By Sarah Tran
Lockdown restrictions prompted op shops and individuals wanting to get rid of clothing to adapt in ways that worked in their favour.
And these Covid-inspired methods of selling are something they see as a future direction.
For Brisbane model Lily Blucher, Covid-19 led her to create her own business “The Common Dandy Club” store on Depop – a popular online selling platform.
It’s a new source of income for her after she lost her job.
“I decided to get into vintage and second hand and look out for pieces that I think people might appreciate, so I went out shopping every now and again, just got a few items that I liked, then would restyle them and list them online,” Ms Blucher said.
Six months since the beginning of lockdown, she’s gained 3600 followers and made more than 200 sales.
Ms Blucher says while work for her is slowly returning, she hopes to continue growing her business even after Covid.
“I think if I was to have it as a long term business, I would probably surprise myself even more with how much I could have an income from it.”
For Brisbane thrift shop Yesterdays, lockdown meant few in-store customers, which led their team to start their e-commerce site.
Senior trainer at Yesterdays, Danila Franz, said the online shop is now something they are investing in as it introduced new customers across Australia, increasing the store’s sales by 15 per cent.
“[Our team] set up a mannequin against a blank wall, got good lighting, started taking photos…and [it involved] hours on your mobile phone,” Ms Franz said.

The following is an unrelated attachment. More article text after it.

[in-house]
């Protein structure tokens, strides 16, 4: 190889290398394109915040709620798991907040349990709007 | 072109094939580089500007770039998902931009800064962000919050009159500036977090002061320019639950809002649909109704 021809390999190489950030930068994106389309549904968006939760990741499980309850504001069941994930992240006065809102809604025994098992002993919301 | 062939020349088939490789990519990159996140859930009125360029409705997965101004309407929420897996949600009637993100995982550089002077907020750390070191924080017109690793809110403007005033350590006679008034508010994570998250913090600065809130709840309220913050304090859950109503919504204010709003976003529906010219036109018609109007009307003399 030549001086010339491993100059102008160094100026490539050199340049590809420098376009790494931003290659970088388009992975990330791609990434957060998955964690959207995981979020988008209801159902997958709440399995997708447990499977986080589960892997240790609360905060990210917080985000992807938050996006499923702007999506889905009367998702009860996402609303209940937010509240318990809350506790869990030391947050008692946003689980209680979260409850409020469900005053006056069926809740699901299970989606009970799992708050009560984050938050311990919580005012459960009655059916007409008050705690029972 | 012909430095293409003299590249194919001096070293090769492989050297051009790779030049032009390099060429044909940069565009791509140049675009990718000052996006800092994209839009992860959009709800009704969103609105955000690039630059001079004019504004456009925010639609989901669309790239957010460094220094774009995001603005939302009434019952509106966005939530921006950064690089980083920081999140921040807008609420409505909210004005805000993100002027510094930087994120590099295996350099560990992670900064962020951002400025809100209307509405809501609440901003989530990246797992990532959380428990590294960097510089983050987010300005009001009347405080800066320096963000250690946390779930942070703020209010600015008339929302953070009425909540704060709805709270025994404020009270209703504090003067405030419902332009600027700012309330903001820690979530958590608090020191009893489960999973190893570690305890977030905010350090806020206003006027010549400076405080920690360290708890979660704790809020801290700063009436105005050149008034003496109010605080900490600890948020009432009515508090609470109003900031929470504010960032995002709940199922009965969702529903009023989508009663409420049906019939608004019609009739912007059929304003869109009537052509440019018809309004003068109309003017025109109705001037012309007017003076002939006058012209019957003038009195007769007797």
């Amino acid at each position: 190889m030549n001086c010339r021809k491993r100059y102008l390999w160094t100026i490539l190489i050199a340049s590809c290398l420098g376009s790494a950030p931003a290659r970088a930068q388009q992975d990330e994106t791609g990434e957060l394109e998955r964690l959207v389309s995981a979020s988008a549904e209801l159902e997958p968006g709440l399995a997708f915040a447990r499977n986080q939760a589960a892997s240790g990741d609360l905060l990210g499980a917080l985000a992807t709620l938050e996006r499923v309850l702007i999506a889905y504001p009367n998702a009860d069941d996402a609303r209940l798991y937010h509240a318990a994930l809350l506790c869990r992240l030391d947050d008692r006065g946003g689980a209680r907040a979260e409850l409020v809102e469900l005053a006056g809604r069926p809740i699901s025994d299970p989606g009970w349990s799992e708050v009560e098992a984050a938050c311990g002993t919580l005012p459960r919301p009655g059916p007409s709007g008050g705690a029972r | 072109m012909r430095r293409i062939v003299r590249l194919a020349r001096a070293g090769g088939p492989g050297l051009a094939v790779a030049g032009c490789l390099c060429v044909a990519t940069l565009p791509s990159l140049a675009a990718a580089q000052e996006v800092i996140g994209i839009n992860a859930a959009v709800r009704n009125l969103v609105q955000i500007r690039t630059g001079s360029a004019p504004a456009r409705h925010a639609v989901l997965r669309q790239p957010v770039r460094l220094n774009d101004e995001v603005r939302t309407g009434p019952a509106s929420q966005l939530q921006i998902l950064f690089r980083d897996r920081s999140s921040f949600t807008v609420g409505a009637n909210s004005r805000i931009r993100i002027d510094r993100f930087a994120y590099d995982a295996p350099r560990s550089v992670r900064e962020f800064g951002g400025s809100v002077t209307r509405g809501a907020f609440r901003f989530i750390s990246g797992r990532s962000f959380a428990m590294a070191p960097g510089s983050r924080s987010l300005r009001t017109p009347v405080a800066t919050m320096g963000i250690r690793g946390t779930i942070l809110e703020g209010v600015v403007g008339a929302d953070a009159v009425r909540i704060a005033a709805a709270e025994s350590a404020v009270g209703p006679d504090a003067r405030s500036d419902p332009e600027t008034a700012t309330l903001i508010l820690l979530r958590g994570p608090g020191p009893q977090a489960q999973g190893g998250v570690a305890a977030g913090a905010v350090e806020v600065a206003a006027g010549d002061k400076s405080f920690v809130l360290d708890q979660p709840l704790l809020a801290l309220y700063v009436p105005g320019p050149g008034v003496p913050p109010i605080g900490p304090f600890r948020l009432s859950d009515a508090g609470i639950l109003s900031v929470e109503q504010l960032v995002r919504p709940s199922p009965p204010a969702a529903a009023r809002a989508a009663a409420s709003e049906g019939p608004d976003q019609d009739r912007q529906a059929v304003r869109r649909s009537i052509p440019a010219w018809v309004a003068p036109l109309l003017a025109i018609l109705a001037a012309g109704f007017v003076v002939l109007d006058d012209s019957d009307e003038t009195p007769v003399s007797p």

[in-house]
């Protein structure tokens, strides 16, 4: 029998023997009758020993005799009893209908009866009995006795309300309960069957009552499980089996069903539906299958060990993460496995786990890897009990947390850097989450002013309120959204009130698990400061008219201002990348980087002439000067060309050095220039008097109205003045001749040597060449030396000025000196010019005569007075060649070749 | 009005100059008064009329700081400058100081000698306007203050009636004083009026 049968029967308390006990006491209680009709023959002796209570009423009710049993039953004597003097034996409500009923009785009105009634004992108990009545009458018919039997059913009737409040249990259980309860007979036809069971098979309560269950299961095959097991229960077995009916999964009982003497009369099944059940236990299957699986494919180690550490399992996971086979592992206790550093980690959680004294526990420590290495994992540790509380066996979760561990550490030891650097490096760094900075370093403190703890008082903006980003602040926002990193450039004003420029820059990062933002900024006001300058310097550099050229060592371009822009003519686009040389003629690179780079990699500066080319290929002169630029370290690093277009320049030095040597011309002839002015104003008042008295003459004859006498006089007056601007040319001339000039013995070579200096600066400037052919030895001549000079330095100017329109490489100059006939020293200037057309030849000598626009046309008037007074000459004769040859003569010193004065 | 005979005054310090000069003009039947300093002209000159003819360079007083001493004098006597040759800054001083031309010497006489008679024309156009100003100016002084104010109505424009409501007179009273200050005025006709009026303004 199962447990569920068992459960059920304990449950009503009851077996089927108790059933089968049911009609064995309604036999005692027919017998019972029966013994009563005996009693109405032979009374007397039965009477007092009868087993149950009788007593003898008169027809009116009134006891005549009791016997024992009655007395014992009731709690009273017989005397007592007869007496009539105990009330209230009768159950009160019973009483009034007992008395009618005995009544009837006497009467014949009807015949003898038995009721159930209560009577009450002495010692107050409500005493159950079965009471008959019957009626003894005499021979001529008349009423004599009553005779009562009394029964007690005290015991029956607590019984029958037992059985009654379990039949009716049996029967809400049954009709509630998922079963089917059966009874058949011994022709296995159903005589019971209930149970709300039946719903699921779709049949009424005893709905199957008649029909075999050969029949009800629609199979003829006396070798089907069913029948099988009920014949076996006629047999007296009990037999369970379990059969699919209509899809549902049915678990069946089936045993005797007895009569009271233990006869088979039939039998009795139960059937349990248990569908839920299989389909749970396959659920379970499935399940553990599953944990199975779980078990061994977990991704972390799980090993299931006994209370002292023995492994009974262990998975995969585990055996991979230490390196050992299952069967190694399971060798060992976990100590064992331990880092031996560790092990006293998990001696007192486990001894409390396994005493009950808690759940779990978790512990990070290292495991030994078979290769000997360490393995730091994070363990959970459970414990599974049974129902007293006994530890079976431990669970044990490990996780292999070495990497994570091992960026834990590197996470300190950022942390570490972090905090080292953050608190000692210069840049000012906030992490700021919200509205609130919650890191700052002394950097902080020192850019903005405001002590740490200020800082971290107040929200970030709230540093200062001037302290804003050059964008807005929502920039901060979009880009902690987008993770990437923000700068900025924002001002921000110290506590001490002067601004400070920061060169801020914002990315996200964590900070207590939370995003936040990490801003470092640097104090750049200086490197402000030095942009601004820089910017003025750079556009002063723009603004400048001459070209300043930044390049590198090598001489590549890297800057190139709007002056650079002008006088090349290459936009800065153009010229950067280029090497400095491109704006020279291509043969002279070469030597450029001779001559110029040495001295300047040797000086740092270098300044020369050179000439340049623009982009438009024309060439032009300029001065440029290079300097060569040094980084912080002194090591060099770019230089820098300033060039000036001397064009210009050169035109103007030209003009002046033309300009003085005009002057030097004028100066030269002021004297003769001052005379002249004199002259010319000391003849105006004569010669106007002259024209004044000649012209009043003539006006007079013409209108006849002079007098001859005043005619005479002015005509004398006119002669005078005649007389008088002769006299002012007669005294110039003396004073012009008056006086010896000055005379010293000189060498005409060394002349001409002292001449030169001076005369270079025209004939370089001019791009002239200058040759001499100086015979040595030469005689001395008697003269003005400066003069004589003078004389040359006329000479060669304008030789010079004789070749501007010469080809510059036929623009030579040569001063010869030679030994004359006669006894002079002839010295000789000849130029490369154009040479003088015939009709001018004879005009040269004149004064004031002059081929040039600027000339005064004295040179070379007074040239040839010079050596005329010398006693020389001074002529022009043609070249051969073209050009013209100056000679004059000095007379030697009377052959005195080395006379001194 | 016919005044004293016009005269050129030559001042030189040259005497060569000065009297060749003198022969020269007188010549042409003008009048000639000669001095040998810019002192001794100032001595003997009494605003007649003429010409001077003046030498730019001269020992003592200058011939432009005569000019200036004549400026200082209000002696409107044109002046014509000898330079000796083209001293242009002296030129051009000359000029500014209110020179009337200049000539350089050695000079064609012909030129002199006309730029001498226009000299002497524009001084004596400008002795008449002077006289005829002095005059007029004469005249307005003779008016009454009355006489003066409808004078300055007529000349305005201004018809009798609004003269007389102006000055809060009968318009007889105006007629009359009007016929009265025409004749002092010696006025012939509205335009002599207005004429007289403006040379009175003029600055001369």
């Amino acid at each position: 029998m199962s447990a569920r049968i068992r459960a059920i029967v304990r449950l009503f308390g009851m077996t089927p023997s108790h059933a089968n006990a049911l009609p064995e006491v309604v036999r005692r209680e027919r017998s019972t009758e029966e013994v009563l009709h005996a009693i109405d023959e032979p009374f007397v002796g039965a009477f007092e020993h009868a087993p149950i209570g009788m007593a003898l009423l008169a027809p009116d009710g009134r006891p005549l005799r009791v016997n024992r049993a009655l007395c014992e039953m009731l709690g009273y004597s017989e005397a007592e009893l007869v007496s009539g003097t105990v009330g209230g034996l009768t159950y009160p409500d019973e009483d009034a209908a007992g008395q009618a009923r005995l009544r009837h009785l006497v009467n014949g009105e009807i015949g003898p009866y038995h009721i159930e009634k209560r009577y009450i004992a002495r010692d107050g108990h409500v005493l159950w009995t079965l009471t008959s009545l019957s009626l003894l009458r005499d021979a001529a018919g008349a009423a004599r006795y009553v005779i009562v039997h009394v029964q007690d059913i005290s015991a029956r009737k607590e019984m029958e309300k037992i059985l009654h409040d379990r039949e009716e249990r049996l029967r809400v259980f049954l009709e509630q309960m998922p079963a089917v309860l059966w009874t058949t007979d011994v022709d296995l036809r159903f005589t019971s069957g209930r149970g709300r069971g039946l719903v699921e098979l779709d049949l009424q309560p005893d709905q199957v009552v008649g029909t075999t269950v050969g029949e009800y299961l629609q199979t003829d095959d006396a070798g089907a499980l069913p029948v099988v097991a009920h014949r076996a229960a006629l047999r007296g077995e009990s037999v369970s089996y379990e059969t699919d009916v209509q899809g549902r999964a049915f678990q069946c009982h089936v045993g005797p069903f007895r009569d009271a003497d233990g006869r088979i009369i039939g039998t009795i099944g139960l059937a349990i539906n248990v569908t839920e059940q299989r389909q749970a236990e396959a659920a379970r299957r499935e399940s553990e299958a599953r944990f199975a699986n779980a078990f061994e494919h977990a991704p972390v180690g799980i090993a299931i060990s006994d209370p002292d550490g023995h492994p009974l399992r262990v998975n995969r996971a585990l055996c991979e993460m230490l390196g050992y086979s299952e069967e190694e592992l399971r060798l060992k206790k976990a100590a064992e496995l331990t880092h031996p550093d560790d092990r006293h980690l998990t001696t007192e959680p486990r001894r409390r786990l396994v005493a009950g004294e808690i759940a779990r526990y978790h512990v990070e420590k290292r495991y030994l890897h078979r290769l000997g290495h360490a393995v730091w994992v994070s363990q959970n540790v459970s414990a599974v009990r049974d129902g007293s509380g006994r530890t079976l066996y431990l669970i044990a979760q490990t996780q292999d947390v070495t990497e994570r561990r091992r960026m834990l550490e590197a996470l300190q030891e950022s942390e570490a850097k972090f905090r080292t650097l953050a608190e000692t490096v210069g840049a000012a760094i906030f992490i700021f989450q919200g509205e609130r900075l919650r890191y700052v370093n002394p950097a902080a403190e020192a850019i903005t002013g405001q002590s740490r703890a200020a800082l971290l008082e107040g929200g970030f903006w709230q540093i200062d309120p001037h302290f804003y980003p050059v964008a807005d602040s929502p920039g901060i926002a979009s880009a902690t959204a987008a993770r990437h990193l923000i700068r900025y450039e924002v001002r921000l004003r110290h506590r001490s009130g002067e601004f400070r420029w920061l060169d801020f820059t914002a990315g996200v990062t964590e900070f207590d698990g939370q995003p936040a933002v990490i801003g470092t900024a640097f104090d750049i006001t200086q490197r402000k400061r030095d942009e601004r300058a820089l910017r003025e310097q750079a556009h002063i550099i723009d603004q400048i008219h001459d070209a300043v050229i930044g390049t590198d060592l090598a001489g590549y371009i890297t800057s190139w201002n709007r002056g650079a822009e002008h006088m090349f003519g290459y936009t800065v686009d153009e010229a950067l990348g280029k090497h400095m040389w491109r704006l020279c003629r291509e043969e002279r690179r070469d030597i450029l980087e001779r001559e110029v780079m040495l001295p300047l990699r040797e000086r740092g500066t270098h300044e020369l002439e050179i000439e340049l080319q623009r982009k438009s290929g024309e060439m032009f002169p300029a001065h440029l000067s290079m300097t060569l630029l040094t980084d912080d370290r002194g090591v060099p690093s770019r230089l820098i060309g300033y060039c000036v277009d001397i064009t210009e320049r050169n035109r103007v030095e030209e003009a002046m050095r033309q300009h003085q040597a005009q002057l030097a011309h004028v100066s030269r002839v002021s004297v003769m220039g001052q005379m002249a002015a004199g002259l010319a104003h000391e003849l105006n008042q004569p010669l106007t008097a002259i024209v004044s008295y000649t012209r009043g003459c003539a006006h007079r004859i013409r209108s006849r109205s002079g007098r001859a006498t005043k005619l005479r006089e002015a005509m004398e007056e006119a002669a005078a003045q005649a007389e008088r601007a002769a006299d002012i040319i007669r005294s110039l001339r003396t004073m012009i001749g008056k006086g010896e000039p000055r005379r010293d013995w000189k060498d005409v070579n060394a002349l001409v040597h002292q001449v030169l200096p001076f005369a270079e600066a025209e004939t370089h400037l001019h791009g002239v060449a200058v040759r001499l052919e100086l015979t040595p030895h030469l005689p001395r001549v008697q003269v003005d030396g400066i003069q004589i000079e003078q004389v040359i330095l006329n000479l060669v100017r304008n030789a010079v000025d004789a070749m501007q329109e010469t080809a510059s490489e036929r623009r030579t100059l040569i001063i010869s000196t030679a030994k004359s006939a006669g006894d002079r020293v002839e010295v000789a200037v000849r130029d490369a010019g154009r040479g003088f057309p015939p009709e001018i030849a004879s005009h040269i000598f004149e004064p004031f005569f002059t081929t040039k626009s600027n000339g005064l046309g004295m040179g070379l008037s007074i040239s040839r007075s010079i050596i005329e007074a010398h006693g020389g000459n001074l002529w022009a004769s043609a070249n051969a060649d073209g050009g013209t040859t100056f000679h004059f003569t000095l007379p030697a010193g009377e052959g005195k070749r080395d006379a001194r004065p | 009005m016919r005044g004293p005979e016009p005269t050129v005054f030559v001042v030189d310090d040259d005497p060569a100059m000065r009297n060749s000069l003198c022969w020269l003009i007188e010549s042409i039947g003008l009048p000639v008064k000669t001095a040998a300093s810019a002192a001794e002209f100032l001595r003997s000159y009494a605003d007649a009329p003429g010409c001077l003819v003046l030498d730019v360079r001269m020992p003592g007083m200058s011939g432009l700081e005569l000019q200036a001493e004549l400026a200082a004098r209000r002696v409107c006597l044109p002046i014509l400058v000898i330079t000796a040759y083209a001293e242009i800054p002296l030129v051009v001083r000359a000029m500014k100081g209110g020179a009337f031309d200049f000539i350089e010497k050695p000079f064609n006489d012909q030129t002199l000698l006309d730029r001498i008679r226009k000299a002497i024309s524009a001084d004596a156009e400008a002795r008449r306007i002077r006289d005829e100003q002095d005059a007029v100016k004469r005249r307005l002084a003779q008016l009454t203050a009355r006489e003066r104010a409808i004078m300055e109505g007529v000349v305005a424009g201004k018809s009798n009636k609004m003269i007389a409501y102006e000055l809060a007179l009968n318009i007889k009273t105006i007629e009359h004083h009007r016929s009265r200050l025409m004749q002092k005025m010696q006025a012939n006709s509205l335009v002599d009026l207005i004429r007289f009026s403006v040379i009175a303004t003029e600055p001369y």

Their online shop’s popularity allowed Yesterdays to expand their teams across Brisbane; contrary to many local businesses who had to cut staff, according to Ms Franz.
The online second-hand fashion market is projected to grow a whopping 69 per cent by 2021.
The rise in popularity of shopping second-hand is part of a conscious effort from some consumers to stop supporting fast fashion, as many studies claim the industry exploits cheap labour, and its manufacturing processes are harmful to the environment.
Fashion produces 10% of all carbon emissions and is the 2nd-largest consumer of water supply in the world. If you think that the impact of fashion on the environment is small, think again. Read more on our latest bloghttps://t.co/TOBYshR0ZF #fastfashion #sustainability #vegan pic.twitter.com/6SRv99K4P1
— GnL Accessories Ⓥ (@gnlaccessories) October 13, 2020
Ms Blucher says, more and more people are seeing that second-hand clothes are worth a second chance.